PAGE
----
Clean Fuels Alliance America Sues EPA Over Phase 3 Heavy-Duty Emissions Rule

Group Contends Agency Favored EVs Instead of Trucks That Can Run on Biodiesel and Renewable Diesel

The Clean Fuels Alliance America filed a lawsuit in the U.S. Court of Appeals against the U.S. Environmental Protection Agency for adopting a heavy-duty truck regulation that the group claims fails to evaluate the use of biodiesel and renewable diesel as tools to meet stricter emission standards.

“In the final rule, EPA evaluated a range of potential alternative fuel and engine configurations for 2027-2032 heavy duty vehicles. However, the agency specifically declined to consider biodiesel and renewable diesel in combination with existing engines that are already widely available,” the Clean Fuels Alliance declared.

The court is being asked to review the EPA’s final Phase 3 greenhouse gas emissions standards rule. Announced in March, the rule imposes stringent GHG emissions limits on heavy-duty vehicles through a phased-in approach for commercial vehicles for model years 2027 through 2032. The program is viewed by critics as an effort to compel a radical shift away from traditional internal combustion engines to technologies such as electric and fuel cell trucks that remain in their infancy for commercial users.

The Clean Fuels Alliance is the U.S. trade association representing the biodiesel, renewable diesel and sustainable aviation fuel supply chain, including producers, feedstock suppliers and fuel distributors. The lawsuit was filed June 18 in the District of Columbia Circuit Court.

The same day, EPA was hit with a similar lawsuit in the same court. This one was filed by the American Petroleum Institute, Owner-Operator Independent Drivers Association, National Corn Growers Association and American Farm Bureau Federation. API Senior Vice President and General Counsel Ryan Meyers said the lawsuit was filed on behalf of consumers who rely on commercial trucks to deliver goods daily.

“The EPA is forcing a switch to technology that simply does not presently exist for these kinds of vehicles — and even if it were someday possible, it will almost certainly have consequences for your average American. This is sadly yet another example of this administration pushing unpopular policy mandates that lack statutory authority, and we look forward to holding them accountable in court,” Meyers said.

Recently the American Transportation Research Institute issued a report analyzing the benefits of using renewable diesel trucks as an alternative to battery-electric trucks, which it projected to cost six times more than trucks powered by biofuel. ATRI estimated that switching to battery-electric vehicles for longhaul trucking would cost over $1 trillion in infrastructure and vehicle purchase costs over 15 years. In contrast, similar GHG emissions reductions can be achieved with renewable diesel that would amount to a more cost-effective price tag of $203 billion and can be deployed immediately in trucks without modifications, according to ATRI.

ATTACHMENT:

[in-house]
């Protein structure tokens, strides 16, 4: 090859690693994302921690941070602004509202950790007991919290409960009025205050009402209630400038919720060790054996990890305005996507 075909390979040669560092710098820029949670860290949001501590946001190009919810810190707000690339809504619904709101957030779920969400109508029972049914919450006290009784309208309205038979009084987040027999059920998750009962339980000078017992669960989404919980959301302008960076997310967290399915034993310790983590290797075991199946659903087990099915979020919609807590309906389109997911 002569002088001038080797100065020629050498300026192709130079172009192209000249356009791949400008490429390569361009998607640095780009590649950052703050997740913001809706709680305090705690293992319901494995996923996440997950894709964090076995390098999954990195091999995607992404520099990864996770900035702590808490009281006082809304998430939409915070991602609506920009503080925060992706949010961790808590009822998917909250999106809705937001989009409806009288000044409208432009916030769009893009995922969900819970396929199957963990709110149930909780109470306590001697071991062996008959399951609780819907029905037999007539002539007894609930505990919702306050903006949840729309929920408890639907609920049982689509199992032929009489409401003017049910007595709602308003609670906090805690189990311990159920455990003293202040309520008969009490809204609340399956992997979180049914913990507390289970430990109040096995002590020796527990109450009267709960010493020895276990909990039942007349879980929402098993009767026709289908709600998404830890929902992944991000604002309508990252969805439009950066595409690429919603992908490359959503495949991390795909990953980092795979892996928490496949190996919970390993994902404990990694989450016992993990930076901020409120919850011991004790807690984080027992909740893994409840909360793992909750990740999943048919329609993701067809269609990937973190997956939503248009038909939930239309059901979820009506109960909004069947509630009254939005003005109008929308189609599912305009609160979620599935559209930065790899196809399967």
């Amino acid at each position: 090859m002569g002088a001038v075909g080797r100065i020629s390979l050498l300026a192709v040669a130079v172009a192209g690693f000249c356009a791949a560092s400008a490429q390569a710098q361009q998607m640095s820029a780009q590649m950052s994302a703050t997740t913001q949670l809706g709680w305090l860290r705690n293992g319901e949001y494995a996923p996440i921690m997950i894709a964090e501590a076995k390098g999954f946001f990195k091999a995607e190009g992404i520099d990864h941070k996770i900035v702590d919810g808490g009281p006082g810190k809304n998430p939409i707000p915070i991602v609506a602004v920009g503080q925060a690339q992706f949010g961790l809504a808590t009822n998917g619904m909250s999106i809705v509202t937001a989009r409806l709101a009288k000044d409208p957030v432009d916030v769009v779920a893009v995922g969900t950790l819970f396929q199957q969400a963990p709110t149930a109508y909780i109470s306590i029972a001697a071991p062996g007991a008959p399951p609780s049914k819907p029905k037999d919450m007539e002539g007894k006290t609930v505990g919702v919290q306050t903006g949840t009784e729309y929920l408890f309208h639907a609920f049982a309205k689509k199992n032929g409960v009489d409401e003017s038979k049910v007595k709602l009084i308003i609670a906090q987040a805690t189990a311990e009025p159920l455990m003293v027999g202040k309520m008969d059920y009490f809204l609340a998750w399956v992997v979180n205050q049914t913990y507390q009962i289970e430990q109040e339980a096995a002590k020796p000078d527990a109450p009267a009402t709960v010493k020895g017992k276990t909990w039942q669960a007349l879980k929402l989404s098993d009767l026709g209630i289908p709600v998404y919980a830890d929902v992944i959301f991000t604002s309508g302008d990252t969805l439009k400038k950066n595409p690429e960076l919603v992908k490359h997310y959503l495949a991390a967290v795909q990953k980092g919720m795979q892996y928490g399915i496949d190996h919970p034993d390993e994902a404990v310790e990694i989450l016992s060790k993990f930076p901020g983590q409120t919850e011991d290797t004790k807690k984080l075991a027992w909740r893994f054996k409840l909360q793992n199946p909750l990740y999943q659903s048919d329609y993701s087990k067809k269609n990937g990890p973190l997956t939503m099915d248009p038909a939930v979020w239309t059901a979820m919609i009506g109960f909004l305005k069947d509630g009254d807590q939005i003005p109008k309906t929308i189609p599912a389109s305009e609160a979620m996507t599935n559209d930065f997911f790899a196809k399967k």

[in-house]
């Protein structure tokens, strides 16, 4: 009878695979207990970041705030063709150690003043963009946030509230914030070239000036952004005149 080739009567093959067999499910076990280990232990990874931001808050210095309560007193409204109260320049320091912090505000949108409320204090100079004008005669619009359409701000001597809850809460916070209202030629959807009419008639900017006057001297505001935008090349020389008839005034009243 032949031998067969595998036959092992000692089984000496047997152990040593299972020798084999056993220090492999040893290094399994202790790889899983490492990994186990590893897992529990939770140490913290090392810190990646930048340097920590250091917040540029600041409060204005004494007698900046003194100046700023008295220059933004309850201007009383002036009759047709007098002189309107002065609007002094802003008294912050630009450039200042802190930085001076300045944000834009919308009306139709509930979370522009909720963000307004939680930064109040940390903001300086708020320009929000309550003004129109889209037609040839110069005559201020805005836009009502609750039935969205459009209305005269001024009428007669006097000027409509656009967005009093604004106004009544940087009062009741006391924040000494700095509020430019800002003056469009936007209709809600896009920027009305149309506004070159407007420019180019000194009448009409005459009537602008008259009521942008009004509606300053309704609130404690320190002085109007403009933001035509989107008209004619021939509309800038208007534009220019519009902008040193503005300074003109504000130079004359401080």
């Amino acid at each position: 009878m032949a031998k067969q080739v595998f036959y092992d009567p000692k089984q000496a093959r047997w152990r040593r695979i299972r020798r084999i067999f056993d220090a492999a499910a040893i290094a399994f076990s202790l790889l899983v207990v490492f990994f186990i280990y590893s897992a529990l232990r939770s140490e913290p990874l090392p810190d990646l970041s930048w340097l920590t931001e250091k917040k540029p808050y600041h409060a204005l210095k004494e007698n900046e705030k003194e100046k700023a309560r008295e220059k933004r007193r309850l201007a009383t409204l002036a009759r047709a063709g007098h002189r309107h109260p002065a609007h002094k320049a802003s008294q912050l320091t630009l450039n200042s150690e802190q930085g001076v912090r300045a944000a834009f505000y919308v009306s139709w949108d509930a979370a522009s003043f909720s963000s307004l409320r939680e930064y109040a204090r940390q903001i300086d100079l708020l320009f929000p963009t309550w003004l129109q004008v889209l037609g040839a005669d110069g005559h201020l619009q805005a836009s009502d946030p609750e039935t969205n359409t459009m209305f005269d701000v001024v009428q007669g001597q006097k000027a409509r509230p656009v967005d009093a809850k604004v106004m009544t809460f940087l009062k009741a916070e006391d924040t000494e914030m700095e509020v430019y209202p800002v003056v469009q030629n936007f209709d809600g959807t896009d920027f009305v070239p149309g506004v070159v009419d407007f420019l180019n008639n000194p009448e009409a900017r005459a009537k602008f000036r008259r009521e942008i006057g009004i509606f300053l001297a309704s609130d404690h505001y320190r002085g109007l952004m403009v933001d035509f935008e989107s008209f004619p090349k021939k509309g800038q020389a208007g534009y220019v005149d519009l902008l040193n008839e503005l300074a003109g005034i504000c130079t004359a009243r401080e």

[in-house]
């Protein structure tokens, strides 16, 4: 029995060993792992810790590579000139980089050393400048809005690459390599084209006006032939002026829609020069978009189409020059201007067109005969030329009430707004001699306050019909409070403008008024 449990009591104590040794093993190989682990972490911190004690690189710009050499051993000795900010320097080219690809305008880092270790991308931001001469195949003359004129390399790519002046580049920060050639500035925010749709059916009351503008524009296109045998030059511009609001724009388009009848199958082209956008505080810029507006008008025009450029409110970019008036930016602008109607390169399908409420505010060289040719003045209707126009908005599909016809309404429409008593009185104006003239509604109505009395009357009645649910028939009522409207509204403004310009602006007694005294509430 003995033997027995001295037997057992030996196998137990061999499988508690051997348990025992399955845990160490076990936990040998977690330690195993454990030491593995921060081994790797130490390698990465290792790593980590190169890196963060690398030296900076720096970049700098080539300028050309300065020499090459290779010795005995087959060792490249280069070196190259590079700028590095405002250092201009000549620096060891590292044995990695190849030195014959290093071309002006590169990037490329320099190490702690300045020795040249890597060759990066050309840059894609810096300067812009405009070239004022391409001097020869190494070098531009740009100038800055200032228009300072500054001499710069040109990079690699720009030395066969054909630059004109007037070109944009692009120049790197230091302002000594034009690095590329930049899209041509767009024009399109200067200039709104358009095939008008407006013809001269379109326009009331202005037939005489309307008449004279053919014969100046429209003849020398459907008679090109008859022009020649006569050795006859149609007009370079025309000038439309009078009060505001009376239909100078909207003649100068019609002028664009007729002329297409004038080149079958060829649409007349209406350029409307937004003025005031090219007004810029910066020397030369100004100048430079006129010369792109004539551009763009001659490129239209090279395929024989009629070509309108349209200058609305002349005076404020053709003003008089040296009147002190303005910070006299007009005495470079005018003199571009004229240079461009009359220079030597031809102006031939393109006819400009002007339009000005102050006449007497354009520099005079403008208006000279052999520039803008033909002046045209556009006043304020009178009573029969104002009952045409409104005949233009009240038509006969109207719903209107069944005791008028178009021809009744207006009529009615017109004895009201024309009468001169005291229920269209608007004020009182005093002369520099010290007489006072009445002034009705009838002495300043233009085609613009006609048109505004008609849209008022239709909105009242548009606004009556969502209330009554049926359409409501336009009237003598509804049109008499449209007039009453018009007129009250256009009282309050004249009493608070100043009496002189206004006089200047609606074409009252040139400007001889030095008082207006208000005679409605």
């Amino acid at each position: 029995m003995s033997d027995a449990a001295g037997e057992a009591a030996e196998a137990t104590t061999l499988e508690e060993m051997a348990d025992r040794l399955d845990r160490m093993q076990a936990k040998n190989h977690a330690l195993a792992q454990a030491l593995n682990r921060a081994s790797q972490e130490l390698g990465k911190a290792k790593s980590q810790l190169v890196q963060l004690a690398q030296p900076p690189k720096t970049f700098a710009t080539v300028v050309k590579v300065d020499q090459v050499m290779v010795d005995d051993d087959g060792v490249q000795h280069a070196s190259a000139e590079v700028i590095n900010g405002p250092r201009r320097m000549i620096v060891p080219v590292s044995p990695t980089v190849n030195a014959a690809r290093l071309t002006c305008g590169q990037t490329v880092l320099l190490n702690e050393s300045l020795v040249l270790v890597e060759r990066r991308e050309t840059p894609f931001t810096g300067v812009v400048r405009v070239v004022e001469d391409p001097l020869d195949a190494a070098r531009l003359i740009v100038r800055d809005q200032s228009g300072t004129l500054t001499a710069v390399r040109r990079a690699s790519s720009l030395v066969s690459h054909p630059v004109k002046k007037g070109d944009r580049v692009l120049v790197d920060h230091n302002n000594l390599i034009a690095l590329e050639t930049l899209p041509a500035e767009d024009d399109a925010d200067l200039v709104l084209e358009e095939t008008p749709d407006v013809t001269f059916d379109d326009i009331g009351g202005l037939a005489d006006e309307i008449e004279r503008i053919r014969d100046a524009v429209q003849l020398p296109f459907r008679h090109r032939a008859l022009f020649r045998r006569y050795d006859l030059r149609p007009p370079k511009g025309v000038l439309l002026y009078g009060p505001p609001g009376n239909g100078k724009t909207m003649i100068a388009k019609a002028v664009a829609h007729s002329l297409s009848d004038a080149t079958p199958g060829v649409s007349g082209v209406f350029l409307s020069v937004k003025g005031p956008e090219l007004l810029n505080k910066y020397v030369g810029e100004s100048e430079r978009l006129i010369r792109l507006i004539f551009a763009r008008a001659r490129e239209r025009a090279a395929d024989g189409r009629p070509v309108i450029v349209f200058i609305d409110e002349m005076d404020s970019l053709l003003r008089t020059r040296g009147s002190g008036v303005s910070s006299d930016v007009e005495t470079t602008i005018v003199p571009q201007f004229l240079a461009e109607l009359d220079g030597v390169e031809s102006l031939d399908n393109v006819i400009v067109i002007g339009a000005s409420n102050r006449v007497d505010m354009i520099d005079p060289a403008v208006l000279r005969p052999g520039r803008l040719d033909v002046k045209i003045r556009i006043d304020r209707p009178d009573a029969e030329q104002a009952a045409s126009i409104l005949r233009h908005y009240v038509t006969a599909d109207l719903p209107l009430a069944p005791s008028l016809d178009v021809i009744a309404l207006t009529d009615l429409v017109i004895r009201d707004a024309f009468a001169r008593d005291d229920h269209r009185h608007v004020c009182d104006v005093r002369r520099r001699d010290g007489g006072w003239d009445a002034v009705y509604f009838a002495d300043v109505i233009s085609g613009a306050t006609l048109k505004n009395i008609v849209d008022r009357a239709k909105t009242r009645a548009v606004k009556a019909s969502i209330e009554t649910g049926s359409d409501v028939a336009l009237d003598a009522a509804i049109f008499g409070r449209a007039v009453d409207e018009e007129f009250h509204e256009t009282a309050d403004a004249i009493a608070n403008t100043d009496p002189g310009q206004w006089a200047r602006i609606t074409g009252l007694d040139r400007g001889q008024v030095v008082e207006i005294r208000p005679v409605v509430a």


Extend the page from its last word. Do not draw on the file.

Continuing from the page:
Paul Winters, Clean Fuels Alliance director of public affairs and federal communications, told Transport Topics, “EPA’s reasoning for ignoring biodiesel and renewable diesel was arbitrary. The agency claimed it was not evaluating fuels and engine technology combinations, but it clearly did so for other fuels. Technology for using 100% biodiesel and/or renewable diesel is available today and is growing in use. EPA instead put its thumb on the scale in favor of fuels and engine designs that may not be widely available by 2032 — the time frame of the rule.” Winters noted that the lawsuit was approved by the Clean Fuels Alliance board.

“Farmers rely on heavy-duty trucks to transport livestock long distances, and they choose the most efficient routes to ensure the animals in their care remain on the vehicle for as little time as possible,” said Zippy Duvall, president of the American Farm Bureau. “Unfortunately, heavy-duty vehicles that are powered by batteries have short ranges and require hours to charge. Impractical regulations will extend the amount of time on the road, putting the health and safety of drivers and livestock at risk if they need to stop for long periods of time to charge.”

OOIDA President Todd Spencer added, “This rule would devastate the reliability of America’s supply chain and ultimately increase costs for consumers.”

EPA issued a fact sheet on the Phase 3 ruling describing it as the “most protective set of EPA regulations ever for the on-road sector. …This means that the standards can be met with a diverse range of heavy-duty vehicle technologies, including advanced internal combustion engine vehicles, hybrid vehicles, plug-in hybrid electric vehicles, battery-electric vehicles and hydrogen fuel cell vehicles.” However, a list of nontraditional vehicles didn’t include modern diesel-powered heavy trucks that can/do run on biofuel (renewable diesel or biodiesel) without any modifications to lower emissions.

California is consuming the lion’s share of the nation’s output of renewable diesel as its go-to fuel to remove GHG emissions because of the state’s push for stringent air quality regulations for vehicles.

Originally shared by Transport Topics, June 27, 2024. Title updated for clarity and purpose, June 29, 2024.

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